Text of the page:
Immunology Section, Liver Diseases Branch, National Institute of Diabetes and Digestive and Kidney Diseases, National Institutes of Health, DHHS, Bethesda, MD, USA.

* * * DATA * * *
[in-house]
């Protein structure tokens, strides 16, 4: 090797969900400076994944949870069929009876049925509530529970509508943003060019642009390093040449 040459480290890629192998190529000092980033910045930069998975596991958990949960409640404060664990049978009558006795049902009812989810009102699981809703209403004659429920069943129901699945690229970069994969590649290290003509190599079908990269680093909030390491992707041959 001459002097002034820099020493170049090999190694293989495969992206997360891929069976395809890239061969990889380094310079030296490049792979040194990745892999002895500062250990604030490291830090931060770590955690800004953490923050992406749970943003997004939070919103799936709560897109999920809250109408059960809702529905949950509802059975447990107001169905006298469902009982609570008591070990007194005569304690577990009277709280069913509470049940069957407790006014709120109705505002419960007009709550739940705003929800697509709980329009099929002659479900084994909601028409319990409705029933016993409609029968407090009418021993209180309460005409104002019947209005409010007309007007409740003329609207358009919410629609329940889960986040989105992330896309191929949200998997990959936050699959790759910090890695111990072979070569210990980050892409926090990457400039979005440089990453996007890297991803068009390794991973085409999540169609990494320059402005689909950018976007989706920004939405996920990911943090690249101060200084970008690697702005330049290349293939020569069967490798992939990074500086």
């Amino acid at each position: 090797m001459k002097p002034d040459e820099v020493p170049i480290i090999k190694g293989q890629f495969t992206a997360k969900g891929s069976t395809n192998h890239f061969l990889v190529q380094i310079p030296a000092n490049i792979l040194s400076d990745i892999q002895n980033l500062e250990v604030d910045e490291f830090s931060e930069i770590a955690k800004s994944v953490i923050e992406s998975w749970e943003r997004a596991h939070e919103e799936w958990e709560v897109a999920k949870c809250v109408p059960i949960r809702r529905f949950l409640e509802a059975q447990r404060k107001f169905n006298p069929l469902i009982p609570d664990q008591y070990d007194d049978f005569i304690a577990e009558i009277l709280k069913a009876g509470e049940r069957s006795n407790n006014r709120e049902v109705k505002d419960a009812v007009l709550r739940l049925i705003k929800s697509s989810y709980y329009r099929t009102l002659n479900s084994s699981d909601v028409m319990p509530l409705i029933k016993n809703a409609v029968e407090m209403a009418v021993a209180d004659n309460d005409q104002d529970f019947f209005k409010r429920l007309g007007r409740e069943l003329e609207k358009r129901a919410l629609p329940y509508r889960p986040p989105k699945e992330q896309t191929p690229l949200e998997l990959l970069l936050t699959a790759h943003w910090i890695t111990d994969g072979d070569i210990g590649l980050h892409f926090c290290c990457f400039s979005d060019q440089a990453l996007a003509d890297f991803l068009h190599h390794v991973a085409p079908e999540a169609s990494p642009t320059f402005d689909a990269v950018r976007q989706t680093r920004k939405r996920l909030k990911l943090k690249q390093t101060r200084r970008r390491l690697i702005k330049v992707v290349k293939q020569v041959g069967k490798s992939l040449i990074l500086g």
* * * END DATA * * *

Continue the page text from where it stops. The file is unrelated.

Early and vigorous intrahepatic interferon-stimulated gene (ISG) induction is a feature of hepatitis C virus (HCV) infection even though HCV inhibits the induction of type I interferons (IFNs) in vitro. To identify the cytokines and cells that drive ISG induction and mediate antiviral activity during acute HCV infection type I and III IFN responses were studied in (i) serial liver biopsies and plasma samples obtained from six chimpanzees throughout acute HCV infection, and (ii) primary human hepatocyte cultures (PHH) upon HCV infection. Type I IFNs were minimally induced at the mRNA level in the liver and undetectable at the protein level in the plasma during acute HCV infection of chimpanzees. In contrast, type III IFNs, in particular IL-29 mRNA and protein, were strongly induced and these levels correlated with ISG expression and viremia. However, there was no association between intrahepatic or peripheral type III IFN levels and the outcome of acute HCV infection. Infection of PHH with HCV recapitulated strong type III and weak type I IFN responses. Supernatant of HCV-infected PHH mediated antiviral activity upon transfer to HCV-replicon containing cells, which was significantly blocked by neutralization of type III IFNs and less by neutralization of type I IFNs. Furthermore, IL-29 production by HCV-infected PHH occurred independently from type I IFN signaling, and was not enhanced by the presence of plasmacytoid dendritic cells (pDCs). CONCLUSION: Hepatocyte-derived type III IFNs contribute to ISG induction and antiviral activity but are not the principal determinant of the outcome of HCV infection.